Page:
“our members…consistently tell us that the number of planning conditions…has increased…significantly”.––[Official Report, Neighbourhood Planning Public Bill Committee, 18 October 2016; c. 6, Q1.]
From the Home Builders Federation, Mr Andrew Whitaker said that pre-commencement conditions had almost become “the default”. I suppose the Opposition will say, “We expect developers to say that”, but Mr Tim Smith, representing the Law Society, said:
“Do you really need to approve the details of your roof tiles before you start to demolish and clear the site?”––[Official Report, Neighbourhood Planning Public Bill Committee, 18 October 2016; c. 58, Q107.]
We have had plenty of evidence, therefore, in both what was sent to us and what was said to us in the evidence sessions, to back up the fact that there is an issue, which has also been acknowledged, I gently point out to the hon. Member for City of Durham, by two of our own Committee members. The hon. Member for Dulwich and West Norwood gives a different explanation for this, but she acknowledged that some planning officers were imposing pre-commencement conditions simply because they did not have time to read the full papers submitted to them—that is a clear acknowledgment of a problem. The hon. Member for Bassetlaw is not in Committee today to defend himself, but I am sure that if, when he is, he feels that I have misrepresented him, he will point that out in very voluble terms. On Second Reading, he gave a personal example of his local authority applying an unnecessary pre-commencement condition. The evidence is there, therefore, that people are concerned about the issue.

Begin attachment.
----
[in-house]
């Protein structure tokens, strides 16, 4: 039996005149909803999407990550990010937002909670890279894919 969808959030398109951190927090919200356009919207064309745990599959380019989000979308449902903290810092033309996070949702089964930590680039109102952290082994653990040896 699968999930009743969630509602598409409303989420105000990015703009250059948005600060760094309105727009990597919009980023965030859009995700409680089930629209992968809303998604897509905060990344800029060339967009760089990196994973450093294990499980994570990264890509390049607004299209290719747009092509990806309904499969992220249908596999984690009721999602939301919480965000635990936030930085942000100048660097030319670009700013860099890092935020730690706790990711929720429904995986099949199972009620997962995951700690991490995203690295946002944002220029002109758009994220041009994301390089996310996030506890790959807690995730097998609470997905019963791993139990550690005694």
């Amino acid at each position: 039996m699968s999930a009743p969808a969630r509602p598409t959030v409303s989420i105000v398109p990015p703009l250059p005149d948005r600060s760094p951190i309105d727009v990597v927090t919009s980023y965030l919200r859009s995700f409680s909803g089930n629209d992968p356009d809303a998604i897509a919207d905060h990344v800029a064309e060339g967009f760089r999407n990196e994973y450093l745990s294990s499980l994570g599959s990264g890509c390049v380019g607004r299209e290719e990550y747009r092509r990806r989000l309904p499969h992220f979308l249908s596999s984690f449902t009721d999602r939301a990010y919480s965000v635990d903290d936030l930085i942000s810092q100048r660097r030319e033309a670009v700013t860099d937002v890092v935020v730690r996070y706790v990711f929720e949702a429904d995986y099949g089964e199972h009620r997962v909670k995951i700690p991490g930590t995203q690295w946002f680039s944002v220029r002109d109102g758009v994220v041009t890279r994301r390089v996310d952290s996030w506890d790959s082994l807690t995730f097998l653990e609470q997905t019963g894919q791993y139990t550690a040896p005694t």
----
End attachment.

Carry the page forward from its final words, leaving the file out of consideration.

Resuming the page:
On my second point, I should declare an interest. I have known Councillor Newman since I was knee-high to a grasshopper and have been arguing with him for a long time. He is a great one for metaphors; but said that the measure was
“a sledgehammer to crack a nut”––[Official Report, Neighbourhood Planning Public Bill Committee, 18 October 2016; c. 23, Q31.]
First, I am not sure whether the measure is a sledgehammer and, secondly, the evidence would suggest that the issue is not a nut. I asked him, in fact, how large a nut it was, but he had no evidence that he wished to present on that front.
The quotes that the hon. Member for City of Durham has just given us from the LGA and London Councils, which I acknowledge, were basically saying that the provision is unnecessary—although I dispute that—but they were certainly not saying that it will be harmful. I think that they were accepting that Government planning guidance and the NPPF are in place, and that the correct tests are there, in terms of conditions, but they were saying that all those things are being met already, so there is no need to put them in legislation. They were certainly not saying, “It’s wrong.” They were arguing about whether it was necessary to put something in legislation.